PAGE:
One good thing about being a student is that it gives you a — very small — taste of development insignificance. When you work for an aid donor, let’s face it, your chequebook and your government afford you at least a little prominence in developing countries. As a student, if you’re lucky, when you wander into a government department, you might be able to drop the name of a friend of a friend, otherwise you are more or less on your own. You’re a privileged oddity, of course, which means, sadly, that you’ve still got a better chance of being aided than a local (although the flip side is that you likely don’t have any local knowledge of how things really work), but nevertheless — thanks to your lack of import — you still get a somewhat more accurate user’s perspective of how government departments function or don’t.
My student level experiences have been far from universally bad — across a range of government entities some very kind and capable people helped me out (thank you!), but there have also been government departments that I interacted with which were pretty awful.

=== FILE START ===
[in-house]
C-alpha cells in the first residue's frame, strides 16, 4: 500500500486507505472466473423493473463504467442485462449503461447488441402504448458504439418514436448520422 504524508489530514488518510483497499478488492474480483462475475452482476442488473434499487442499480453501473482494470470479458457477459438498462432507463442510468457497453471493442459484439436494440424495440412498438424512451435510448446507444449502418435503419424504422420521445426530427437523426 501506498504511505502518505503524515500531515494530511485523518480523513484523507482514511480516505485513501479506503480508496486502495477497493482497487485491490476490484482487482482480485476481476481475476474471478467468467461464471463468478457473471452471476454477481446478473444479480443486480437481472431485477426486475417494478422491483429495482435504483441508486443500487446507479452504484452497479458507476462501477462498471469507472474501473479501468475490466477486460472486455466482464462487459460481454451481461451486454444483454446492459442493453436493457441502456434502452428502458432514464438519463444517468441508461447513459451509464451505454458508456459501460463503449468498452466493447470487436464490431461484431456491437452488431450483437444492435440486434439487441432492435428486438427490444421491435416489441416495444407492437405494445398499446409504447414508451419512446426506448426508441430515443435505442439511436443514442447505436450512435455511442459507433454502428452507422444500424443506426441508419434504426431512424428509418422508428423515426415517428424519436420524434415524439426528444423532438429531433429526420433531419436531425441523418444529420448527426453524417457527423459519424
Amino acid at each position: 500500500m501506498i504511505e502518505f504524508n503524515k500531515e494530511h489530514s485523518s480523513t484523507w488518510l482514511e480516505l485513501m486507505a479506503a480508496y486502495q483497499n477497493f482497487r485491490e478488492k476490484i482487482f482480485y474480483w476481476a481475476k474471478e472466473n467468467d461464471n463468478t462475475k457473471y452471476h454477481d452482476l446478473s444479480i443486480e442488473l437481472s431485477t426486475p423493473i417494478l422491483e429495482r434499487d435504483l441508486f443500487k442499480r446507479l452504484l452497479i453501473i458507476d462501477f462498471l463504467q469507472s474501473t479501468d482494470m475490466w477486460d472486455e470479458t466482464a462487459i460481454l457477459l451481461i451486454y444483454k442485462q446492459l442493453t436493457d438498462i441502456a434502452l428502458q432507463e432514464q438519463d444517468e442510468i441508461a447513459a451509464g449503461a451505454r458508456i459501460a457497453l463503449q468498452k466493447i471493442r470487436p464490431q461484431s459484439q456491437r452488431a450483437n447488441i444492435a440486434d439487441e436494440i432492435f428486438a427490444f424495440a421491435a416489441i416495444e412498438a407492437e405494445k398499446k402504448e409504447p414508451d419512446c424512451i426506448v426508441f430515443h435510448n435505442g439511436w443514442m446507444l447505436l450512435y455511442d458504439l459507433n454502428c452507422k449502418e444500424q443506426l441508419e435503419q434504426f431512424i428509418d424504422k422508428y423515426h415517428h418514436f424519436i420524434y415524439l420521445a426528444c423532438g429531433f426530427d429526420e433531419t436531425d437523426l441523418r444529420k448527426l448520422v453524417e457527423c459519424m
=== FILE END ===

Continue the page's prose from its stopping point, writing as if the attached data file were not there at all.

In one department I was hit up for a bribe. A friend of mine had a similar experience except this time the guy doing the hitting was also drunk (mid-morning). It wasn’t just the outsiders who had problems either, a local friend was enduring endless delays courtesy of the same department.
When I told another expat friend about this he sighed sadly and said something along the lines of “oh man, but they’ve just put a whole heap of aid funded TA and capacity building work into that department.”
No doubt the TA and capacity building was much appreciated but the real problems in that particular department had little to do with staff capacity. And this is where I think a lot of aid work gets bureaucratic strengthening wrong. Too often we misdiagnose the afflictions of government departments. Sometimes it really is staff capacity, but often it’s broken incentives cascading down from the political realm or unhelpful norms. And all the TA and training in the world probably won’t be much use in treating these problems.
I discuss all this in more detail in this new blog post for the Development Policy Centre.